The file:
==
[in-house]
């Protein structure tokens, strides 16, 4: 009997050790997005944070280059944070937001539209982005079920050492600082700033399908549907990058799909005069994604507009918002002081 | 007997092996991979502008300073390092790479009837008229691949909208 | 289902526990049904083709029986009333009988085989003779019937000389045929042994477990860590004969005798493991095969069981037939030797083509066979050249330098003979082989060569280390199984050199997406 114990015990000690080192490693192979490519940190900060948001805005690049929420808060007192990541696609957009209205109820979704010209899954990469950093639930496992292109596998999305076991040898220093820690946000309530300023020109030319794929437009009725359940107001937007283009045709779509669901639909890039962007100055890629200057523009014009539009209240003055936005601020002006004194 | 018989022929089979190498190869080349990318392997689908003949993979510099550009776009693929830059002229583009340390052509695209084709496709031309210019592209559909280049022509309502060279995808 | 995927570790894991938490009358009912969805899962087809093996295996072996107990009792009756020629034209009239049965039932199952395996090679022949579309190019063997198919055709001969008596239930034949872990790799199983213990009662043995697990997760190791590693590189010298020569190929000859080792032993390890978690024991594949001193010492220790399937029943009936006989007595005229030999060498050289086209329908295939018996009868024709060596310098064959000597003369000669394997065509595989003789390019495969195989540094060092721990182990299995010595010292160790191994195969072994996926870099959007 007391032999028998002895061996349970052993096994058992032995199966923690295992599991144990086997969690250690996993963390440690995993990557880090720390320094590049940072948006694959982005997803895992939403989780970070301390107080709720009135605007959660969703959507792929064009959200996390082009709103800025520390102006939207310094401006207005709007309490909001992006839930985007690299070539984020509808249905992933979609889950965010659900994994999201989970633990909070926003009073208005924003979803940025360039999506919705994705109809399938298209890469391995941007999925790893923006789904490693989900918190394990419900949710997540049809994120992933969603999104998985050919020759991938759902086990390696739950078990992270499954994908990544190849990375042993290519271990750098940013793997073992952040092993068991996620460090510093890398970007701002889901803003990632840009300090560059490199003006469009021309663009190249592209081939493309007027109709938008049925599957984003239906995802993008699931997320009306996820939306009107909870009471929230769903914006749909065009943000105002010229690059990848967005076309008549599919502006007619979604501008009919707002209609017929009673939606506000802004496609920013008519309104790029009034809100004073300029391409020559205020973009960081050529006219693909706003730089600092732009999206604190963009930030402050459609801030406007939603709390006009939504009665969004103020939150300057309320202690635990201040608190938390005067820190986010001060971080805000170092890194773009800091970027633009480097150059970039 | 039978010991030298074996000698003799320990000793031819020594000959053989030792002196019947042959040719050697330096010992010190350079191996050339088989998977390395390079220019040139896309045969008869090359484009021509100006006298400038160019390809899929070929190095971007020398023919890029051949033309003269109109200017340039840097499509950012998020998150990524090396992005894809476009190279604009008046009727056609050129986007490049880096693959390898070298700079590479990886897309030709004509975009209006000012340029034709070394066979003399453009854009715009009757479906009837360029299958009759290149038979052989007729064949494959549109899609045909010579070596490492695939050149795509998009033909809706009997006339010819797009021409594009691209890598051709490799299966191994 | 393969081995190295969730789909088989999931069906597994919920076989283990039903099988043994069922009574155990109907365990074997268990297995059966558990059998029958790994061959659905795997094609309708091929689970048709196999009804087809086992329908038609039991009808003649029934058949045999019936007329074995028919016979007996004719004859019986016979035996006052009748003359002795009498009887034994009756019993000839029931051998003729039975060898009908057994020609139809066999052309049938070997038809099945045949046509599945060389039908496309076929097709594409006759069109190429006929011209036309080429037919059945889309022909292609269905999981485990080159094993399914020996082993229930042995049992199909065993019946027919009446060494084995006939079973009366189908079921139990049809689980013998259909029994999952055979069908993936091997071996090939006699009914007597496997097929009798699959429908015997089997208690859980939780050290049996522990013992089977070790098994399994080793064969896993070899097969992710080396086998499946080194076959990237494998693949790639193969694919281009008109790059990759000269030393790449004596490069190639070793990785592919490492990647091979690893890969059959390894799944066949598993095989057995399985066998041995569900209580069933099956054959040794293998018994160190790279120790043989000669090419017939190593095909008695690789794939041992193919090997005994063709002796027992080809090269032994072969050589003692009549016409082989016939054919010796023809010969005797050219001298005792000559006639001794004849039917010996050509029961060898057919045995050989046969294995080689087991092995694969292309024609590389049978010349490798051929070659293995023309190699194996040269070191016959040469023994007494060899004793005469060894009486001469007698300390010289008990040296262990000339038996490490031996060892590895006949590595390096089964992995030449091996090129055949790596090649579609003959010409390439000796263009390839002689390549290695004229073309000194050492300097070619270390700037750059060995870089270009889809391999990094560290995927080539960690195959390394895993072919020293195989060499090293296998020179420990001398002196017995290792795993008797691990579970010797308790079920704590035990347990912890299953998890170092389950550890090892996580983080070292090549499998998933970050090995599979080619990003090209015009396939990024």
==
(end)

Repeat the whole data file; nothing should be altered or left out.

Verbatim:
[in-house]
């Protein structure tokens, strides 16, 4: 009997050790997005944070280059944070937001539209982005079920050492600082700033399908549907990058799909005069994604507009918002002081 | 007997092996991979502008300073390092790479009837008229691949909208 | 289902526990049904083709029986009333009988085989003779019937000389045929042994477990860590004969005798493991095969069981037939030797083509066979050249330098003979082989060569280390199984050199997406 114990015990000690080192490693192979490519940190900060948001805005690049929420808060007192990541696609957009209205109820979704010209899954990469950093639930496992292109596998999305076991040898220093820690946000309530300023020109030319794929437009009725359940107001937007283009045709779509669901639909890039962007100055890629200057523009014009539009209240003055936005601020002006004194 | 018989022929089979190498190869080349990318392997689908003949993979510099550009776009693929830059002229583009340390052509695209084709496709031309210019592209559909280049022509309502060279995808 | 995927570790894991938490009358009912969805899962087809093996295996072996107990009792009756020629034209009239049965039932199952395996090679022949579309190019063997198919055709001969008596239930034949872990790799199983213990009662043995697990997760190791590693590189010298020569190929000859080792032993390890978690024991594949001193010492220790399937029943009936006989007595005229030999060498050289086209329908295939018996009868024709060596310098064959000597003369000669394997065509595989003789390019495969195989540094060092721990182990299995010595010292160790191994195969072994996926870099959007 007391032999028998002895061996349970052993096994058992032995199966923690295992599991144990086997969690250690996993963390440690995993990557880090720390320094590049940072948006694959982005997803895992939403989780970070301390107080709720009135605007959660969703959507792929064009959200996390082009709103800025520390102006939207310094401006207005709007309490909001992006839930985007690299070539984020509808249905992933979609889950965010659900994994999201989970633990909070926003009073208005924003979803940025360039999506919705994705109809399938298209890469391995941007999925790893923006789904490693989900918190394990419900949710997540049809994120992933969603999104998985050919020759991938759902086990390696739950078990992270499954994908990544190849990375042993290519271990750098940013793997073992952040092993068991996620460090510093890398970007701002889901803003990632840009300090560059490199003006469009021309663009190249592209081939493309007027109709938008049925599957984003239906995802993008699931997320009306996820939306009107909870009471929230769903914006749909065009943000105002010229690059990848967005076309008549599919502006007619979604501008009919707002209609017929009673939606506000802004496609920013008519309104790029009034809100004073300029391409020559205020973009960081050529006219693909706003730089600092732009999206604190963009930030402050459609801030406007939603709390006009939504009665969004103020939150300057309320202690635990201040608190938390005067820190986010001060971080805000170092890194773009800091970027633009480097150059970039 | 039978010991030298074996000698003799320990000793031819020594000959053989030792002196019947042959040719050697330096010992010190350079191996050339088989998977390395390079220019040139896309045969008869090359484009021509100006006298400038160019390809899929070929190095971007020398023919890029051949033309003269109109200017340039840097499509950012998020998150990524090396992005894809476009190279604009008046009727056609050129986007490049880096693959390898070298700079590479990886897309030709004509975009209006000012340029034709070394066979003399453009854009715009009757479906009837360029299958009759290149038979052989007729064949494959549109899609045909010579070596490492695939050149795509998009033909809706009997006339010819797009021409594009691209890598051709490799299966191994 | 393969081995190295969730789909088989999931069906597994919920076989283990039903099988043994069922009574155990109907365990074997268990297995059966558990059998029958790994061959659905795997094609309708091929689970048709196999009804087809086992329908038609039991009808003649029934058949045999019936007329074995028919016979007996004719004859019986016979035996006052009748003359002795009498009887034994009756019993000839029931051998003729039975060898009908057994020609139809066999052309049938070997038809099945045949046509599945060389039908496309076929097709594409006759069109190429006929011209036309080429037919059945889309022909292609269905999981485990080159094993399914020996082993229930042995049992199909065993019946027919009446060494084995006939079973009366189908079921139990049809689980013998259909029994999952055979069908993936091997071996090939006699009914007597496997097929009798699959429908015997089997208690859980939780050290049996522990013992089977070790098994399994080793064969896993070899097969992710080396086998499946080194076959990237494998693949790639193969694919281009008109790059990759000269030393790449004596490069190639070793990785592919490492990647091979690893890969059959390894799944066949598993095989057995399985066998041995569900209580069933099956054959040794293998018994160190790279120790043989000669090419017939190593095909008695690789794939041992193919090997005994063709002796027992080809090269032994072969050589003692009549016409082989016939054919010796023809010969005797050219001298005792000559006639001794004849039917010996050509029961060898057919045995050989046969294995080689087991092995694969292309024609590389049978010349490798051929070659293995023309190699194996040269070191016959040469023994007494060899004793005469060894009486001469007698300390010289008990040296262990000339038996490490031996060892590895006949590595390096089964992995030449091996090129055949790596090649579609003959010409390439000796263009390839002689390549290695004229073309000194050492300097070619270390700037750059060995870089270009889809391999990094560290995927080539960690195959390394895993072919020293195989060499090293296998020179420990001398002196017995290792795993008797691990579970010797308790079920704590035990347990912890299953998890170092389950550890090892996580983080070292090549499998998933970050090995599979080619990003090209015009396939990024």